The renowned singer is the first Afro-Peruvian to receive a Lifetime Achievement Award at the Latin Grammys.

By Brenda Barrientos
November 20, 2019 06:01 PM
Getty Images for LARAS

"This Grammy is dedicated to Peru," Eva Ayllón told People CHICA after accepting her Latin Grammy Lifetime Achievement Award in Las Vegas last week. "It's the country where I was born, it's the land with the most beautiful and diverse culture." She also dedicated it to her grandma, "who was the one who introduced me to música criolla." The Afro-Peruana was one of seven recipients of this year's award, which was presented to legacy artists who've made astonishing contributions in Latin music. (Other winners were Joan Baez, José Cid, Lupita D'Alessio, Hugo Fattoruso, Pimpinela, Omara Portuondo and José Luis Rodríguez aka El Puma.)

Peruvian música criolla, also known as Afro-Peruvian music, is a varied genre that encompasses rhythms found in Peruvian waltz, pregón, festejo, marinera, tondero and landó; it also involves richly detailed traditional dances. The genre was originated by enslaved Africans who were brought to Peru by Spanish colonizers during the 16th century. As slaves, they were banned from performing their own music, so they got creative and made musical instruments from old packing crates that could be disguised as seats or stools. These evolved into the cajon, a wooden box you sit on as you play with your hands; it became a prominent instrument in Afro-Peruvian music along with other key instruments like the cajita and quijada.

"A lot of people saw this as the music of the slaves. They were ashamed of it," renowned Afro-Peruvian singer Susana Baca told the Los Angeles Times in 2011. She wasn't wrong — it wasn't until the 1950s that the genre was "revived" by Nicomedes Santa Cruz, an Afro-Peruvian musician who spent most of his life bringing awareness to the black Peruvian community. In 1995, Talking Heads frontman David Byrne curated a compilation album called The Soul of Black Peru, which featured key Afro-Peruvian figures like Peru Negro, Chabuca Granda, Baca, Ayllón and others. It was one of the first international releases of música criolla.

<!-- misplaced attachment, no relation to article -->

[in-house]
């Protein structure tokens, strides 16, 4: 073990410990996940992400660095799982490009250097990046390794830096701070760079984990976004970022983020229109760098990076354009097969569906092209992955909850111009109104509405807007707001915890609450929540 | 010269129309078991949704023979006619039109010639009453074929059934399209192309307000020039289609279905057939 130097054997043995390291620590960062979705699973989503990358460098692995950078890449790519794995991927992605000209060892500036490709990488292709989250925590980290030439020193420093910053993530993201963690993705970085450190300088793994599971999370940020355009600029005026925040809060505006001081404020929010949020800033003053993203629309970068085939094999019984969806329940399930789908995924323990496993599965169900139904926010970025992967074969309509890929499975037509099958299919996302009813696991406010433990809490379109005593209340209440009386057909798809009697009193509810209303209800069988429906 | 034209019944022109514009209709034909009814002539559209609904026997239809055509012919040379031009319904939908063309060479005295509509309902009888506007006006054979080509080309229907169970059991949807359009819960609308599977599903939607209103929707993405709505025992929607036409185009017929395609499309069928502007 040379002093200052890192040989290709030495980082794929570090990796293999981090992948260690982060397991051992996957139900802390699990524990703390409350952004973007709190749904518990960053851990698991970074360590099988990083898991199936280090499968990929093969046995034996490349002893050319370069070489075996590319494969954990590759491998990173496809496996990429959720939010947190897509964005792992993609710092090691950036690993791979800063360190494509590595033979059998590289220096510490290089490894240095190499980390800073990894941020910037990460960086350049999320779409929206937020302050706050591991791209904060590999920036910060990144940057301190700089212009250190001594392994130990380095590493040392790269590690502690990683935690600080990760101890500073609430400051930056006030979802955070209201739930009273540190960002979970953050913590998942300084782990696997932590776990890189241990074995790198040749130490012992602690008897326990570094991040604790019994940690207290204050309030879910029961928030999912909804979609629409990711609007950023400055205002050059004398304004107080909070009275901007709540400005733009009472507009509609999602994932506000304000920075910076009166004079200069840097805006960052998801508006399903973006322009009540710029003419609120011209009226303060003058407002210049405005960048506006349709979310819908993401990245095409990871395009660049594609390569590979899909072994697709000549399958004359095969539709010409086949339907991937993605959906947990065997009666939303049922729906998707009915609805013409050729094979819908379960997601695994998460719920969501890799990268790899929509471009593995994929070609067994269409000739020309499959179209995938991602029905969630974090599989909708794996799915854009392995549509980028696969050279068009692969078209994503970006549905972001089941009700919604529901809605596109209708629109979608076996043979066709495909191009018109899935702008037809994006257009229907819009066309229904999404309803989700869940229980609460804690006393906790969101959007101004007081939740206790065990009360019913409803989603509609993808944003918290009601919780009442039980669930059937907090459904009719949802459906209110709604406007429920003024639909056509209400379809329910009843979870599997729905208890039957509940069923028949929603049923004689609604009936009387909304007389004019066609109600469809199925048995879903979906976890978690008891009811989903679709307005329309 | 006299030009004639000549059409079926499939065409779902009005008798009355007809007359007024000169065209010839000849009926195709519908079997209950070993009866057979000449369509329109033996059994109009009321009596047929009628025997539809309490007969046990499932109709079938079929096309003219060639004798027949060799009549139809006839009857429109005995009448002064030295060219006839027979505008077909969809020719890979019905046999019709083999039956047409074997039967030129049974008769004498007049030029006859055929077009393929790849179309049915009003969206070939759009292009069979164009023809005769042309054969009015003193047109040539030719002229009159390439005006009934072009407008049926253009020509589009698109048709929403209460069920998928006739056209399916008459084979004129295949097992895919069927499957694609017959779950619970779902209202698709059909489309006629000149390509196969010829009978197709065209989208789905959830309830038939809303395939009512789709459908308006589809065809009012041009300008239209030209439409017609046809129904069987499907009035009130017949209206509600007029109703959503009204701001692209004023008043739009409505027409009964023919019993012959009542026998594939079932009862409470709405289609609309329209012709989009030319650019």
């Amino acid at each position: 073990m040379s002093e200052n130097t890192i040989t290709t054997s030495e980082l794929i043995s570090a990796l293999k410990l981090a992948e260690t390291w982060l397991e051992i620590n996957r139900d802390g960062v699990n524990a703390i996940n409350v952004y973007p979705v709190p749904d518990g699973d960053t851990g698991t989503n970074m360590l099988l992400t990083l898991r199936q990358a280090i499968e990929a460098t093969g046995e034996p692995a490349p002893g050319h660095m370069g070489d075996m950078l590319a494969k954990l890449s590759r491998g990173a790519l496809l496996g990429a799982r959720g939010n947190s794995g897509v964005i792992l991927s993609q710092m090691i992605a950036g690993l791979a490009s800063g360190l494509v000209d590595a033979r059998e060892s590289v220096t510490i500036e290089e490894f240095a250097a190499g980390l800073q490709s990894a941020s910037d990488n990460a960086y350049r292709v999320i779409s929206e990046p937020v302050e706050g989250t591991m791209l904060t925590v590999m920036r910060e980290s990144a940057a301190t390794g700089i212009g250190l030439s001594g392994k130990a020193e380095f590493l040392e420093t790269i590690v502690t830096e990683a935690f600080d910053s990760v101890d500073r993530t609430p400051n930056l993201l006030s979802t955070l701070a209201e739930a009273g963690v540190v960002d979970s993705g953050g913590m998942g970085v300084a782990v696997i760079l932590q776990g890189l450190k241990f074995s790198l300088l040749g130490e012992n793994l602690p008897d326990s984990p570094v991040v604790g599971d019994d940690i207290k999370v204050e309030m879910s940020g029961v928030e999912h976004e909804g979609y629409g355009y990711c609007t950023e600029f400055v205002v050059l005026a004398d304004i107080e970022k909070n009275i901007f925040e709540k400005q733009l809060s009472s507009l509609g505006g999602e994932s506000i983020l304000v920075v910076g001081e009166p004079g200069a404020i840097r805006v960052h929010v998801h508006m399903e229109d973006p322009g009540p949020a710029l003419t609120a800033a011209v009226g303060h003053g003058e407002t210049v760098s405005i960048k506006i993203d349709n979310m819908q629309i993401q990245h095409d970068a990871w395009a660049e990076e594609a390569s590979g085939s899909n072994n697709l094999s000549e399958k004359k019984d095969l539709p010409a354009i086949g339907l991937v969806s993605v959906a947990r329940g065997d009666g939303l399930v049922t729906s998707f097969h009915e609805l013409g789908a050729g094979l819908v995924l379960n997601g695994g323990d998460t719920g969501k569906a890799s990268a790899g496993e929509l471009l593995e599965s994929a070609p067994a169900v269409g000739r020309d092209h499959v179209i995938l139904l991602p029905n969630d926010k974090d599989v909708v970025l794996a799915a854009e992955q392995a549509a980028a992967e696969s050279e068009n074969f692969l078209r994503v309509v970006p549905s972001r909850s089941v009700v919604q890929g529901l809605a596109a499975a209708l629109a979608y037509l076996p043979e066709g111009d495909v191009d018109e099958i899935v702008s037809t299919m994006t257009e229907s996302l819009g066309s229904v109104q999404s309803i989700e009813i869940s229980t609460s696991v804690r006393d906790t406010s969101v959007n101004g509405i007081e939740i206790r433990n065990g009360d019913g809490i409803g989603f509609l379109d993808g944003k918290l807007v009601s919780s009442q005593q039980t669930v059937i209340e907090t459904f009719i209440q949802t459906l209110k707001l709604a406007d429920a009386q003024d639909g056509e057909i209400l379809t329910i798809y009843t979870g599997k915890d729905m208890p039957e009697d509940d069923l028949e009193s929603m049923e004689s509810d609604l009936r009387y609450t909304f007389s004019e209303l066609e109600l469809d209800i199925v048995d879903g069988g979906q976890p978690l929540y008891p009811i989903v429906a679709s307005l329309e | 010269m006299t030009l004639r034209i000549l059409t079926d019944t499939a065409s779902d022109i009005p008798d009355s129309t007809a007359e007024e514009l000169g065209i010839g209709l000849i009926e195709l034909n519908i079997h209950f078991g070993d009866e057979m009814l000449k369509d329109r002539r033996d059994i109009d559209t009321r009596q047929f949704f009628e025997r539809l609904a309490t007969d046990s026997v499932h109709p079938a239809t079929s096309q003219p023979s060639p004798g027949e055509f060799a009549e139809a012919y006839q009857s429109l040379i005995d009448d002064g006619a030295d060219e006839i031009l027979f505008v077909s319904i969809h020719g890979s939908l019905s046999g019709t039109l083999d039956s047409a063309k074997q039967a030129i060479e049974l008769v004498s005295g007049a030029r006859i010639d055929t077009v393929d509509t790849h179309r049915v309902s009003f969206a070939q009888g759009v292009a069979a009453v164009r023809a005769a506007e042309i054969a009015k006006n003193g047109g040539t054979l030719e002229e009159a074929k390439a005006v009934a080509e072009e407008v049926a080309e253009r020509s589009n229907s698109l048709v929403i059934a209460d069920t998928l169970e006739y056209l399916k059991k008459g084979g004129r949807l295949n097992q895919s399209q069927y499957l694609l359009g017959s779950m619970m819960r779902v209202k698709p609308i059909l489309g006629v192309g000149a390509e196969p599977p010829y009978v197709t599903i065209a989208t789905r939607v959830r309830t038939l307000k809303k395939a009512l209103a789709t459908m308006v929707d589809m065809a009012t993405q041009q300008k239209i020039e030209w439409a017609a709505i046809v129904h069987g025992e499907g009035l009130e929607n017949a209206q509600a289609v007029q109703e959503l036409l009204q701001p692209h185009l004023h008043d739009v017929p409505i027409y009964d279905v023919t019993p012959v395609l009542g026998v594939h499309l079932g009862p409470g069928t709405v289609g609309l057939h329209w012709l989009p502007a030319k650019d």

Getty Images for LARAS

Today, Ayllón is among one of the many Peruvian musicians bringing the genre to the forefront. She is well aware of her legacy and its impact on the people of Peru. "Everyone needs to get to know Peru," she says. "We haven't even opened up the door a little bit. This is recognition for a timeless name, but Peru needs to have its doors open! For example, for Peruvian artists to have a show here [in the U.S.] — there is still a lot of time left, and that's what I want to achieve."

She hopes that up-and-coming Peruvian artists stay patient and wishes them all the luck in the world. "I waited so many years for this recognition — 49 years of my life," she says. "Artists who are just starting need to push through with resilience! They have things I didn't have. In my time there weren't telephones, cell phones. There wasn't television — well, there was, but I didn't have one. Now there are social media outlets, there are millions of ways to upload a video to Facebook and speak. There are millions of ways to be found!"

The "Despierta Perú" singer is in a good place right now. She tells CHICA she's currently working on new music with her son Francisco Ayllón in his recording studio. "I have two songs coming out, a bolero and a waltz," she adds. "A sort of novelty, like a tropical fusion. I really want to push for that category."

As for the Afro-Peruvian community, it is still socially and economically invisible, and racism continues to thrive in Peru. It was only two years ago that Peru apologized to its African-descended population for years of discrimination. When asked what steps need to be taken in order to bring awareness and visibility to the Afro-Peruvian community, Ayllón had this to say: "Love them a little more. We must create a community of people who understand and accept our culture."

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